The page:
Wednesday, 25 March 2009

Typical problems with dictionaries...

I can now comfortably compose simple sentences, those which just have a subject/verb/object, and even some prepositions. My (active) vocabulary is still fairly small, and that is one aspect I will have to work on over the next days (and weeks!). But what I really want to do is write more complex sentences.

One reason to use more complex grammatical structures is that you can avoid a lot of repetition. Instead of writing "I went to the theatre. I saw a play" you write "I went to the theatre and saw a play" - the "I" of the second clause has been dropped. This seems to be even more relevant in Esperanto (as compared to English) as there are fewer synonyms. In English you can easily choose a different word to avoid repeating yourself, but in Esperanto this is not that easy, and for good reason: the vast vocabulary is one of the aspects of English which make it hard to acquire full competence in it.

At present I play around a bit, and I have encountered some relative clauses which I can now use with some confidence at least. I have also found a grammar on-line, so I tried my first passive verb today. Slowly I make progress...

My lack of vocabulary re-raised my awareness of the deficiency of bi-lingual dictionaries: words usually have more than one meaning, and out of context it is not possible to decide which word exactly is the best translation. For example, I wanted to say about a play I saw recently (which was adapted from a book) that there was too much plot for the stage. So I looked at 'plot' in my on-line Esperanto-English dictionary, and found the following entries:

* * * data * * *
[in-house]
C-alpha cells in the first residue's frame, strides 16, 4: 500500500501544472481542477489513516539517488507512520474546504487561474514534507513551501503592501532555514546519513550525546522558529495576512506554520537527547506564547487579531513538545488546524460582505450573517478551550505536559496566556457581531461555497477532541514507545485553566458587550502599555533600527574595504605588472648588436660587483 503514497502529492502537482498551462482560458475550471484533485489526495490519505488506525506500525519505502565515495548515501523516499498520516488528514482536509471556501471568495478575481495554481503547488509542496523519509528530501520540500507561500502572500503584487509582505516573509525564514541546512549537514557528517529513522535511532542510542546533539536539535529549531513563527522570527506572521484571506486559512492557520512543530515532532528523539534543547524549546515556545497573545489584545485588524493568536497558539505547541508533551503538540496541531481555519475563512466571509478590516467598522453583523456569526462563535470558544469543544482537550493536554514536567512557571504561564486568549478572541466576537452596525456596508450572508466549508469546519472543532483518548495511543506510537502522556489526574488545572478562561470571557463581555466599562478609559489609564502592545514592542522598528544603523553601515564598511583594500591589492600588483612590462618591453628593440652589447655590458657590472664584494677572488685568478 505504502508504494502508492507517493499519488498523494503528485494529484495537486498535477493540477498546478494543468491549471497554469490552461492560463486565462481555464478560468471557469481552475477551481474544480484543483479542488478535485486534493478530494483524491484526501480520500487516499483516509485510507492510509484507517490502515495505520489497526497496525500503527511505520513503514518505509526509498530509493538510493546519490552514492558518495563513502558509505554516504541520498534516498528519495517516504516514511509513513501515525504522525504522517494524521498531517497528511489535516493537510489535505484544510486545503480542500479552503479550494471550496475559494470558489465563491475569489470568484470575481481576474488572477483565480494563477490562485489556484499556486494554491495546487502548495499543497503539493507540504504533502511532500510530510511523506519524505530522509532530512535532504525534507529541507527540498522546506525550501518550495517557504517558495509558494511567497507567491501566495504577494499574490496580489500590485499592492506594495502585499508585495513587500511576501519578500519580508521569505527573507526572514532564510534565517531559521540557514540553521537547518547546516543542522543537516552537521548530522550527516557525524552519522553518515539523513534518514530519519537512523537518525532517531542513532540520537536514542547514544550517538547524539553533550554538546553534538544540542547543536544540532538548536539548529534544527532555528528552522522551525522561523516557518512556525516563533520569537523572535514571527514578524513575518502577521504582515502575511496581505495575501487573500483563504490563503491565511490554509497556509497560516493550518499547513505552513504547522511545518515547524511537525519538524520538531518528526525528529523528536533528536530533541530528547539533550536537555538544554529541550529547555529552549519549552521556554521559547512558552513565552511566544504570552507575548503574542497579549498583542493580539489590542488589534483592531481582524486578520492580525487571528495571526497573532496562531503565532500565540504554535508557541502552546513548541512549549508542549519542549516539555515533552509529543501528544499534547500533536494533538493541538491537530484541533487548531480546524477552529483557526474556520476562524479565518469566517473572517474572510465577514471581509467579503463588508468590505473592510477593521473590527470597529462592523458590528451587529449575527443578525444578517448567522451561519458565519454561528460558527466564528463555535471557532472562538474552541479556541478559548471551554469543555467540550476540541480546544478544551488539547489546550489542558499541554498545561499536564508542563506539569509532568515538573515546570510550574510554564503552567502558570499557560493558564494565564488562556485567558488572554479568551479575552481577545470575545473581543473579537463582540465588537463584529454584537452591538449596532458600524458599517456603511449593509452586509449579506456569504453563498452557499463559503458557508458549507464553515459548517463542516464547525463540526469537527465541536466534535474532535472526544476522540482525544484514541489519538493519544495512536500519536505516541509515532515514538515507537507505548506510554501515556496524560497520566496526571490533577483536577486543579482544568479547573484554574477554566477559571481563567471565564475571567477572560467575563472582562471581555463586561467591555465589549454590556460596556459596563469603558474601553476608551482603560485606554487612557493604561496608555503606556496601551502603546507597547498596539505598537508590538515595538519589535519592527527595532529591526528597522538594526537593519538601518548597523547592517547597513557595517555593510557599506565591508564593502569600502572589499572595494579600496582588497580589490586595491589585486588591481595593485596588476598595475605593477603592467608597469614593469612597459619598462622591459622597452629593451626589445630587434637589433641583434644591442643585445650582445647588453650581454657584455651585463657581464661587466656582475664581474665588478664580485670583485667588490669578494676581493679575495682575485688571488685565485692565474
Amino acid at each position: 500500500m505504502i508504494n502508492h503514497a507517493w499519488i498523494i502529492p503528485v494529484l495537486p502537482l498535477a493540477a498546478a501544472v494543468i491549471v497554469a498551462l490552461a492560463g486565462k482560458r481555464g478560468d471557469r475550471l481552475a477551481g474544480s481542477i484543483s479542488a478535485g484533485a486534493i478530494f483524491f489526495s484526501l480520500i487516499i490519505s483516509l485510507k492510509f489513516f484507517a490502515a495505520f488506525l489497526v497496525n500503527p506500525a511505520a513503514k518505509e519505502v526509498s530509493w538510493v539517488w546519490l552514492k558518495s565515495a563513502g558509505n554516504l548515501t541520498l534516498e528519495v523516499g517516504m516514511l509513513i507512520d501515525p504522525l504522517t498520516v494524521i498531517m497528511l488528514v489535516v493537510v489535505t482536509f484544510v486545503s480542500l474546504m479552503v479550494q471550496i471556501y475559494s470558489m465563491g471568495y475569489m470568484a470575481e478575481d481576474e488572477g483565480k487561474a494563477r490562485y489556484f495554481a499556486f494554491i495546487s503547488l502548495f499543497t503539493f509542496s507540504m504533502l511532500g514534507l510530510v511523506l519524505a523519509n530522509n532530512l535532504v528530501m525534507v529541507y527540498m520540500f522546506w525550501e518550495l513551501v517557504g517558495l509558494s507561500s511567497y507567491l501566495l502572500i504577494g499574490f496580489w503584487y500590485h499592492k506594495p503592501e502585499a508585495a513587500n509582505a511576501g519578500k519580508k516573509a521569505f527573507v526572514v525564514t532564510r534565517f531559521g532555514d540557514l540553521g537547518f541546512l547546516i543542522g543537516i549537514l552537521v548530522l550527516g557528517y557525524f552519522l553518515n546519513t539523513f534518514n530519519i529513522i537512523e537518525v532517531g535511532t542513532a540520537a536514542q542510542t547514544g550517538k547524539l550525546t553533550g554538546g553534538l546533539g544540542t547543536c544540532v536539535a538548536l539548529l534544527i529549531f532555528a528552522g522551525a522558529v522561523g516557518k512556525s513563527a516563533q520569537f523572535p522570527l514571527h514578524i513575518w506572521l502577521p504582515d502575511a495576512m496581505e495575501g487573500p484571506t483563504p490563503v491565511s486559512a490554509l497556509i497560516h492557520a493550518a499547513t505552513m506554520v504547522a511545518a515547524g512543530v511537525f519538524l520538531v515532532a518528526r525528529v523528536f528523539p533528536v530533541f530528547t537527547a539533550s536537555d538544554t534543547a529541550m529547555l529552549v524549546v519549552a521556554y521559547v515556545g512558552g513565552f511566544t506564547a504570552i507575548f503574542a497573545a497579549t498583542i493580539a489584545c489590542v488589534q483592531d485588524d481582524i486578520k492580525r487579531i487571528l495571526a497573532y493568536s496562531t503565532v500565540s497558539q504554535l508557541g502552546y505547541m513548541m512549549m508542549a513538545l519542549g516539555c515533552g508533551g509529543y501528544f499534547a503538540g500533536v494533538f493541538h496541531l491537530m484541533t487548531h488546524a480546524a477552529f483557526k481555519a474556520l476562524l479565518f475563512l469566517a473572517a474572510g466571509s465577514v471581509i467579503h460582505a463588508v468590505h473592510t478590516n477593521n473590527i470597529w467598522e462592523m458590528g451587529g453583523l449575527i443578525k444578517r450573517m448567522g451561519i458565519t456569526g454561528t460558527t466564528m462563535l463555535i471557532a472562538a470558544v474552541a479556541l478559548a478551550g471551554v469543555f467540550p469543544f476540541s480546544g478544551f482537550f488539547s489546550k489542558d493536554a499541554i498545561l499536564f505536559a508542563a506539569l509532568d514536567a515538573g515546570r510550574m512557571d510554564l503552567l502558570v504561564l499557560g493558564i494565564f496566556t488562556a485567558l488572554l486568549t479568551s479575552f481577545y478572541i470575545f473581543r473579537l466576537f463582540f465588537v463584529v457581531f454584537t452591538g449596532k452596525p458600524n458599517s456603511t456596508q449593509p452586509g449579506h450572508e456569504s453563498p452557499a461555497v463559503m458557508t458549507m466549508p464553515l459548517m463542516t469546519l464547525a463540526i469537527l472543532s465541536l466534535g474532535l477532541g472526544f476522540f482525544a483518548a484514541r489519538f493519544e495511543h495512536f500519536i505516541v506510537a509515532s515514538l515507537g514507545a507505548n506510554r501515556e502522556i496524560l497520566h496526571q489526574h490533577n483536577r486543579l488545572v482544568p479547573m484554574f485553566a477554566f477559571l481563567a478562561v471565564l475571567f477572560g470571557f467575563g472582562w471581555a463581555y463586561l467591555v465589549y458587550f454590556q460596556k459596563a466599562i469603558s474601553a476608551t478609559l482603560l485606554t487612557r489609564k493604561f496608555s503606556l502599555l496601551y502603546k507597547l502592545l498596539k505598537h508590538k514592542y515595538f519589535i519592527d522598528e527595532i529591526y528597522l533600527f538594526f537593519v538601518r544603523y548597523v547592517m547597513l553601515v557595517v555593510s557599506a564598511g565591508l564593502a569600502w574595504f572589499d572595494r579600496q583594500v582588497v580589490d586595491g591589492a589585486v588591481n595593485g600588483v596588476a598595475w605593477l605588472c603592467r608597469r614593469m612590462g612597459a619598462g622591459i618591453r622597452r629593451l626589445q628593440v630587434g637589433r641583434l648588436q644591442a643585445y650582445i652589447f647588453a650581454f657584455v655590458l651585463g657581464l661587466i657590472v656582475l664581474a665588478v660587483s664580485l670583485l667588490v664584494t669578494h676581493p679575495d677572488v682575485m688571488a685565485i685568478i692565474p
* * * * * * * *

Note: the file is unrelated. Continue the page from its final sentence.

• intrigo - plot
  • komploto - conspiracy, plot
  • rakontintrigo - plot

Neither of these seems to refer to the plot of a story, apart from perhaps the last one. Intrigo sounds too much like intrigue, so I decided it was probably wrong. But this is with my bias of being a speaker of German and English. In the end I settled for rakonto, which is glossed as "narrative, story, tale". I had a similar problem with "stage" which has a number of possible translations, mostly involving the kind of stage you're at in your life or something.

The best (if not only) way to acquire vocabulary properly is by use, in this case mainly reading. By seeing words in the context in which they are used you get a feeling for how to use them yourself, which is why immersion is always the best way to really learn a language. But I am not yet in a position to do much reading as I'm lacking the grammatical knowledge, and also the more complex morphology - suffixes modifying the meaning of a word.

But this is really the thing I need to aim for: expand the vocabulary, and then get reading.

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